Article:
If you thought that Issac Van Norman Davis was an enigma and a half, you ain’t seen nothing yet.
The Clint Reeds descend from Josiah Cunningham* Reed, who was born in Kentucky in 1802 (based on census data) and died sometime after 1870 in Wayne County, Illinois. It’s said that he was born in Bowling Green, Kentucky – as likely a place as anywhere in Kentucky, given the preponderance of Reeds (and Reids and Reads) who lived there at that time. Sadly, however, there is as yet no official record of his birth proving this definitively.
What we can document is this:
Josiah arrived in Wayne County, Illinois sometime before 1821, when he married Mary Cox (daughter of Thomas Cox, but little more known than that).
Yes, it says “Joseph,” not “Josiah.” But given the lack of Joseph C. Reeds in any of the censuses of the time, as well as the general similarities of the handwritten “Joseph” and “Josiah,” I’m prepared to go with this.
We know that, at some point, young Josiah was a landowner in Illinois (the map is dated 1817, but it also seems like it might have had additions over the years, and since Josiah would have been 15 at this time, it seems unlikely – not necessarily impossible – that his land was acquired in 1817):
He is listed on federal censuses for Wayne County in 1830-70, and we know he married Ann M. Lane following the death of Mary, presumably after 1839.
What we don’t know is this: who the hell were his parents???
One question that might (but might not) help with answering that one is: why “Cunningham”? This seems like an unusually idiosyncratic middle name and, as such, it seems like it has to have come from somewhere specific.
This is where we have to get all detective-y. I’ll say upfront that I am making all this up; that is, this is where my research has taken me so far, but it’s by no means proven or even close to proven, especially given the many holes in the documentation available.
So, on this website there’s an extensive (and openly incomplete) history of the Read family of Prince Edward County, Virginia. It gives John Reid (b. abt. 1690, poss. Scotland)/d. 1778, Prince Edward, Virginia) as emigrating to the colonies with his son, James (b. abt. 1715, Scotland/d. 1778, Prince Edward, Virginia), who had five documented sons: John, Samuel, Robert, Joseph, and Moses.
This page goes on to discuss the Moses Read family, in which we find two names of note: Cunningham Read/Reid and Nancy Cunningham Read, daughter of Cunningham’s brother, Nathaniel. This group is documented well enough that I think it’s safe to say none of them are immediately related to Josiah, but the fact that these Reads ended up in Butler and Logan Counties in Kentucky, both of which border Bowling Green, lends strong circumstantial credibility to the idea that they might be related in some other way.
There is at least one documented interaction between the Cunningham family of Prince Edward, VA, and the Read family:
If we can assume (and dates suggest we can) that this is the same James Reed (spelled alternately “Read” later in this article) as mentioned above, it might be indicative of a close relationship between the families that might have prompted James’s son, Moses, naming one of his sons after the Cunninghams, as well as Moses’s son giving his own daughter the same middle name.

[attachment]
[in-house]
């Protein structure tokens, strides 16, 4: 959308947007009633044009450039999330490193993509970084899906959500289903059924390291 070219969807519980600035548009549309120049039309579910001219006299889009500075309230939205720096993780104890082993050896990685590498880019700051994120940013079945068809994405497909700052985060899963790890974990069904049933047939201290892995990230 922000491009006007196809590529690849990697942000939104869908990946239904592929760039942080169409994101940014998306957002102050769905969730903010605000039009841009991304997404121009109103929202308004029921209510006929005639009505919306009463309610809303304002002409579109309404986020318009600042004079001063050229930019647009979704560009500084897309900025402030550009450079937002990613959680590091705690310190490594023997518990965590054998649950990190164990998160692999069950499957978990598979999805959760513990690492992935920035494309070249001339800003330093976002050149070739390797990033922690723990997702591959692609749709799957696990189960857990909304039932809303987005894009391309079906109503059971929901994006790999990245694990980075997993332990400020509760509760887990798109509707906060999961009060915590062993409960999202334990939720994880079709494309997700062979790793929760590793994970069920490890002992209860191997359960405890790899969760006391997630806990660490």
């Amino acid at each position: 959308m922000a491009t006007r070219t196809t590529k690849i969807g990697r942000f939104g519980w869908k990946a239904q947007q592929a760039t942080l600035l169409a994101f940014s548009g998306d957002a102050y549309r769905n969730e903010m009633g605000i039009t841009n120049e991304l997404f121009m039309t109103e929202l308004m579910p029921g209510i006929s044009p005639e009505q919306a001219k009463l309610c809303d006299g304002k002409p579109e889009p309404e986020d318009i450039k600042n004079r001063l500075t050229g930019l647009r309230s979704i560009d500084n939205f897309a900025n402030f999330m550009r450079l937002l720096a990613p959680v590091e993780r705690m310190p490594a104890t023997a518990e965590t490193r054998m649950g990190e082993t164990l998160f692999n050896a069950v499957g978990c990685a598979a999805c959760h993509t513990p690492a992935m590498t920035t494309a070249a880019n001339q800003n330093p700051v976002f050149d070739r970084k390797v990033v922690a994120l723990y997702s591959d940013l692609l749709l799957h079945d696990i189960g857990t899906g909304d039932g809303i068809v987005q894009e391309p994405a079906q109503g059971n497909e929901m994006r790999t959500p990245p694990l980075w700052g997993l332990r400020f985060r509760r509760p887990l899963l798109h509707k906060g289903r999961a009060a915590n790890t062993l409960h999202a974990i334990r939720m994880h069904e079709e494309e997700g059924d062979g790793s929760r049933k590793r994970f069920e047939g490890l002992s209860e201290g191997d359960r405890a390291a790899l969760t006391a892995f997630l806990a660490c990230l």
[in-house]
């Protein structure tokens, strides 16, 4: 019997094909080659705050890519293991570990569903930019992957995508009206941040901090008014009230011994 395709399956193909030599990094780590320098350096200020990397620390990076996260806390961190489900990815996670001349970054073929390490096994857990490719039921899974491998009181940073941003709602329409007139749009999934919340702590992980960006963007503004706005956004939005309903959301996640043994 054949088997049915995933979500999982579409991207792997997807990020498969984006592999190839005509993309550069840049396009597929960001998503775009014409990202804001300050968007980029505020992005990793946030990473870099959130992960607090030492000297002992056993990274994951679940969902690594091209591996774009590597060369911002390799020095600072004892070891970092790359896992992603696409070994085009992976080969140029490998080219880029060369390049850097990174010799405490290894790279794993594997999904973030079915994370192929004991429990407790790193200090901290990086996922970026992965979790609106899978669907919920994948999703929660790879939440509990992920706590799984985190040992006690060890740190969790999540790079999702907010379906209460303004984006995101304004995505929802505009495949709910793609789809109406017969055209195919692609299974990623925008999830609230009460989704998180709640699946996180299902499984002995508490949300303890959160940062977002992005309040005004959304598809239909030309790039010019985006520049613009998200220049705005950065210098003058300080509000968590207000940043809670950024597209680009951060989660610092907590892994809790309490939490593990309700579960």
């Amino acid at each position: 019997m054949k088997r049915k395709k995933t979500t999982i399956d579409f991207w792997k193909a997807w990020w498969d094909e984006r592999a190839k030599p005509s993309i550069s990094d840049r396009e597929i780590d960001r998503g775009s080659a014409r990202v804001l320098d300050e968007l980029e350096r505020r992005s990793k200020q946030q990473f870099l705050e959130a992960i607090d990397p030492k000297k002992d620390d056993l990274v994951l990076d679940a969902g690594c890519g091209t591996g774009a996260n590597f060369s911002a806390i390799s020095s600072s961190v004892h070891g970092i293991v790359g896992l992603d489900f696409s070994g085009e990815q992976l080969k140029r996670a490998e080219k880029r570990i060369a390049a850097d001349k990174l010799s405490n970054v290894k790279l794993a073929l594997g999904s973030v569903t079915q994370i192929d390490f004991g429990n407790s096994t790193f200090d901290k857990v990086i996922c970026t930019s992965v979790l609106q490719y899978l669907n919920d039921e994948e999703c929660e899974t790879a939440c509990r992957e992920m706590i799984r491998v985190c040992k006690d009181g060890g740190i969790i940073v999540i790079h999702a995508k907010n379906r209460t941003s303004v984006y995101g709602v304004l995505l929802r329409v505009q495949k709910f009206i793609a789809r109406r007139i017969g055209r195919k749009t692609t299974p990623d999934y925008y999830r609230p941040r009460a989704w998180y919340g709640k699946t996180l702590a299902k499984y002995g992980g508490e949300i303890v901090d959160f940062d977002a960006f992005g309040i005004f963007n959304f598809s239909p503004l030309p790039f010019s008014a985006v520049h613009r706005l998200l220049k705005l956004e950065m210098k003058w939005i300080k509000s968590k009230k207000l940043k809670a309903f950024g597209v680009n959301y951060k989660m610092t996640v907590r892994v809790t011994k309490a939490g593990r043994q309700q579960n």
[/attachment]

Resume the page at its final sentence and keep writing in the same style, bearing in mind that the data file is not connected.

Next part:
So what if James had another son, also James? The website notes of Moses’s son, James,
James Read was born about 1785 in Prince Edward County, Virginia. and died before 11 January 1834 in probably Butler County, Kentucky. (J. L. Lamken says, “A James Read died in Logan County, Kentucky in 1803 and there is an order for the division of the estate in October 1805 and January 1806. There was also a James Read listed in the 1810 Butler County census.) He married on 13 October 1800 in Prince Edward County, Elizabeth “Betsy” Shepperson. She was born about 1780 in probably Prince Edward County, Virginia and died after19 March 1830 in Butler County, Kentucky. James Read’s will was probated on 11 January 1811 at McCulley, Logan County, Kentucky, but his spouse remarried in 1805, so his death was before that event. Francis Porter was appointed guardian for his son, Degrafton Read. But note that there is some doubt about the death date. James Read was buried in the Caney Fork Cemetery- Read Cemetery near Berry, South Lick, Butler County, Kentucky. . . Was one an uncle (brother of Moses) and which one was the husband of Betsy Shepperson?” J. L. Lamken says, “I believe she [Elizabeth (Shepperson) Read] might have been married to Moses A. Read’s brother, James Read. There is the issue of the oft cited death date for James Read (the son) and the probate of his will. I also wonder why Degrafton Read had a guardian if his mother was still alive?”
If there was an undocumented James Read, brother of Moses, who died in 1803 (a year after Josiah was born), it might be possible that the same hypothesized family connection between the Reads and the Cunninghams that prompted Moses to give his son the name Cunningham might also have prompted this James to give his own son the same middle name. Further, there is a James Reed listed on the 1800 Kentucky state tax list, living in Warren County (where Bowling Green is located).
Of course, the hypothesis that Josiah might have been a son of this James supposes a LOT of stuff that cannot yet be proven, chief among which is the actual existence of 2G James. But it’s food for thought.
*this is given as “Clark” by a number of people online, but there’s evidence that it was, in fact, Cunningham in this 1838 land purchase certificate:
- Clinton REED (1990-1975)
- Thomas Jefferson REED (1877-1955)
- Josiah Cunningham REED (1802-1871)